The United States is different. In most modern countries central government manages and funds schools. We elect local school boards that build, hire and fire, make rules, shape curriculum… Local voters assess themselves to pay for this. The system works when there’s enough information available.

That was easy in the 19th Century. You built a schoolhouse, hired a teacher or two, bought some books on the 3Rs, and a hickory switch. New technology meant indoor plumbing or a furnace in the cellar. Policy and accounts were straightforward; everyone knew the prices and what was expected.

Times have changed. Schools are expected to teach many more things, and do more than teach. Tools and rules have proliferated. Governments require paperwork and practical actions in return for supplementing local funds. A school superintendent has counted 169 brand new state laws affecting education this year.

The budget tells the complexity story. Nine of today’s eleven budget Cost Centers, forty-some percent of the 2020 budget, were unknown to our ancestors. Special Education didn’t exist. Ditto Career and Technical Education. Co-Curricular/Athletics: somebody brought a bat and ball. Student support: maybe a two shelf library. Administration: a senior teacher might be principal; eventually a high school might entail cost under this head. Transportation: students used their own shoes, and the family horse when available. Debt Service and All Other: hunh? Regular Instruction and Facilities Maintenance were essentially it.

Voters have had to defer to the knowledge of school boards, boards to the expertise of administrators. But voters still make big decisions; they need information. Take, for example a bond to fund a new bus garage. A major expenditure should never be considered in isolation; it should be part of a clear plan.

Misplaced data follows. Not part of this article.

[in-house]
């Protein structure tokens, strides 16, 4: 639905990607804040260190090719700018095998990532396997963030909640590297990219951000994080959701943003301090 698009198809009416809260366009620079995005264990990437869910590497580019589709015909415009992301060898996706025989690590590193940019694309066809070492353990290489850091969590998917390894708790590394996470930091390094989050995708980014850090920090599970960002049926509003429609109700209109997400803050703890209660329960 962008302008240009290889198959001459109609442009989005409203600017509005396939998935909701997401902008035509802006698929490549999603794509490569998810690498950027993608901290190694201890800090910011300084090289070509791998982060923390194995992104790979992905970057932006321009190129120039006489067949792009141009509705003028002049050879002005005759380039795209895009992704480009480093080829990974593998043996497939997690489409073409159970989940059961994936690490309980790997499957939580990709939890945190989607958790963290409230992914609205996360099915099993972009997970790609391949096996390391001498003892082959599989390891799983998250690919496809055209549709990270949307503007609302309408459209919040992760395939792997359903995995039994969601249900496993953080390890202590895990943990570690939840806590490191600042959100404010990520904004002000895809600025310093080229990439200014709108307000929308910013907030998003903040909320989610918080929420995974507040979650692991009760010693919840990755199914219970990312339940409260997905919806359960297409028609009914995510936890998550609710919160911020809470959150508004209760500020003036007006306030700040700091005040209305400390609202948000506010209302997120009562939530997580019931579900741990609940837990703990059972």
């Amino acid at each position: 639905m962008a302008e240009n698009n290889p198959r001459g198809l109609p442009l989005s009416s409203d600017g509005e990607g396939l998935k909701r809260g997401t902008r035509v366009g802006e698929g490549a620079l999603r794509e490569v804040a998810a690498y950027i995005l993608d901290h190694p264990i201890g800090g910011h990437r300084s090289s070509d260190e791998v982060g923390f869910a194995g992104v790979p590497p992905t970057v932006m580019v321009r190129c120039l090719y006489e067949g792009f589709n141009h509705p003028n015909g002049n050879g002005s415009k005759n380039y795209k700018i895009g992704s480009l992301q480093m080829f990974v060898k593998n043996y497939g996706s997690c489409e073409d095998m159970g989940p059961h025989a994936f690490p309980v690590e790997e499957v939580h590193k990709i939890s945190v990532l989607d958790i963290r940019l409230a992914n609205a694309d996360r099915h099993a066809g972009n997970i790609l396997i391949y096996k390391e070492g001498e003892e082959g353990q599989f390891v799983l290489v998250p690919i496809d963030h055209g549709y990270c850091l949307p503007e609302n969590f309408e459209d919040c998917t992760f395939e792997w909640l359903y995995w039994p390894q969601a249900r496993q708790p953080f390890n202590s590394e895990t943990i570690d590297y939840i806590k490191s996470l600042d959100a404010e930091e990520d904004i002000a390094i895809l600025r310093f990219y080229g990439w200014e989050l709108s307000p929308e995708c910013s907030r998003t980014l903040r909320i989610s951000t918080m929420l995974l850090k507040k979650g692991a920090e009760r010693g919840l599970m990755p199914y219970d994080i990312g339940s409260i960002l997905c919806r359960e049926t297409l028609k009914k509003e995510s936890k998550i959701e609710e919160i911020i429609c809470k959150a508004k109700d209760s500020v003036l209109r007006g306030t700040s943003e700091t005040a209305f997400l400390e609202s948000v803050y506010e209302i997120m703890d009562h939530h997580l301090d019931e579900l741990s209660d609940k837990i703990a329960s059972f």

A school transportation plan has several parts. How many students will need transport? Student numbers have been declining for years; what’s the five or ten year projection? There seem to be a lot of big buses carrying small numbers of students; do we have the right equipment? What happens if we alter starting times? How will elementary and secondary schedules dovetail with transport? Bus drivers are the front line: the first school personnel most students see each day. How do we recruit them, retain them, encourage them?

With this information in hand we can ask: is a bus garage the best use of funds dedicated to transport? But that may not be quite the right question. Is a bus garage the big ticket item our complex system needs most?

David R. Jones began writing about school boards and local control in the 1980s in Australia, where they were new ideas.

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